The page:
My journey in pictures

Tuesday, February 8, 2011

and in closing (shutting this blog down).

What was this blog? It was intimidating as hell at first but I just kept telling myself it was a personal journal and that and encouragement from Dennis and Vicki (sis and bro-in-law) the first week or two, then close friends Austen Adams and Leann Phelan helping hugely by saying that it was not so bad (also giving me helpful tips along the way) got the ball rolling. I'm not a writer and because of that it usually took me close to 3 hours per paragraph to do and amateur-ish as it would end up sounding it still took that long.... For example, I've re-written this dang thing at least 4 times now.
The blog and trip did a good thing for me. It taught me an old lesson that I've forgotten many times now which is that if I go the hell out there and do something JUST based on a "gut feeling" which is what it was, that it'd push me in the right direction. The quote ("learn to love music again") was kind of an excuse and something to stand on or hid behind at the time cause when it came down to it, I just needed some time to build back a little confidence in myself again. I was in a "bad spot".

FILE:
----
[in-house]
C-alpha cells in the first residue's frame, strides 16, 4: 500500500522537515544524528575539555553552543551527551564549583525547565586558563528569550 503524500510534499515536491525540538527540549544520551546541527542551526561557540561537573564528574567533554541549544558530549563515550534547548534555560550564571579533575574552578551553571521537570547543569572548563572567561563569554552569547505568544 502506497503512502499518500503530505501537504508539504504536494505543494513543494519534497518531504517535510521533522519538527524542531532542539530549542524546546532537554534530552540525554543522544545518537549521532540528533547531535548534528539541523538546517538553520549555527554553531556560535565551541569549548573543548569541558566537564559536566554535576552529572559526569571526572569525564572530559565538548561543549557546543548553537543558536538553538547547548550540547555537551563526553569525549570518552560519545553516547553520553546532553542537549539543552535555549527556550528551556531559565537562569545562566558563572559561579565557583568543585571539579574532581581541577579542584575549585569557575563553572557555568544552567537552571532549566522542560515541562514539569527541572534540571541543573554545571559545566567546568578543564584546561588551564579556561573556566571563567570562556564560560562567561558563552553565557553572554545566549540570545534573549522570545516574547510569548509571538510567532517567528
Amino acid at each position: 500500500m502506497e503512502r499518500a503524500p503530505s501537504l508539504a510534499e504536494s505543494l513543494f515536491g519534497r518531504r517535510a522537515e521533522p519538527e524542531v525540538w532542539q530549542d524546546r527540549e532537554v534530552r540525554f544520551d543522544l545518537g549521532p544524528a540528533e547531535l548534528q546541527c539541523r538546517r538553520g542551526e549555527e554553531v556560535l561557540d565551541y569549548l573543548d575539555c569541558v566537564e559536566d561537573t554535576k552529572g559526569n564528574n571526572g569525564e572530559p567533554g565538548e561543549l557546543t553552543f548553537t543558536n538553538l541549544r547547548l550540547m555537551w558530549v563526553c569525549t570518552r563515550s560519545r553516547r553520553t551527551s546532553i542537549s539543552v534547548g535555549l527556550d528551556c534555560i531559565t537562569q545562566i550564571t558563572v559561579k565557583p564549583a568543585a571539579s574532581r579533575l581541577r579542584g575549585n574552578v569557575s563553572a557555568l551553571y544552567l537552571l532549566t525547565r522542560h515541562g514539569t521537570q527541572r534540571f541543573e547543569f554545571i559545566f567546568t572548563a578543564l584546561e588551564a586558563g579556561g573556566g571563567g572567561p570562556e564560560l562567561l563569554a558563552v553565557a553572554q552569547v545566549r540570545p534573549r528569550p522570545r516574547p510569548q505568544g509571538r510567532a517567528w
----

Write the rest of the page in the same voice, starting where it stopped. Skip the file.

This blog and the people reading it pushed me along everyday to get up, get out, meet people and see and experience things...and I did that. I met some REALLY amazing people. People that I will never, NEVER forget and memories that I'll take to my grave with a smile. Listening to Walt Wilkins's "I Chose This Road" as my soundtrack, I met a beautiful, beautiful "Cowboy poet"/friend (Walt Perryman), Tony ~a fascinating ex-marine who bartend-ed~, a coupla really kind west Texas oil workers, an amazing hall of fame writer (Sonny Throckmorton), a great new friend in Jim Lane, a brilliant kid who writes and sings his ass off through the eyes of the disabled (Chris Hendricks), another new friend Rita Ballou (a kind, sweet person though she'd HATE me writing this sweet stuff about her), Lee a fellow "tent" camper (while in Lafayette,LA) who's goal was to "motorcycle" around the world (Godspeed if you ever read this :)), The Paulin Brothers, an amazing man and "wall builder" for the right reasons Tom Hendrix.  Hell, me and Jim Lane met a another truck "head-on" at 60MPH and I also met a SWAT team at my motel room door in Spartenburg, SC.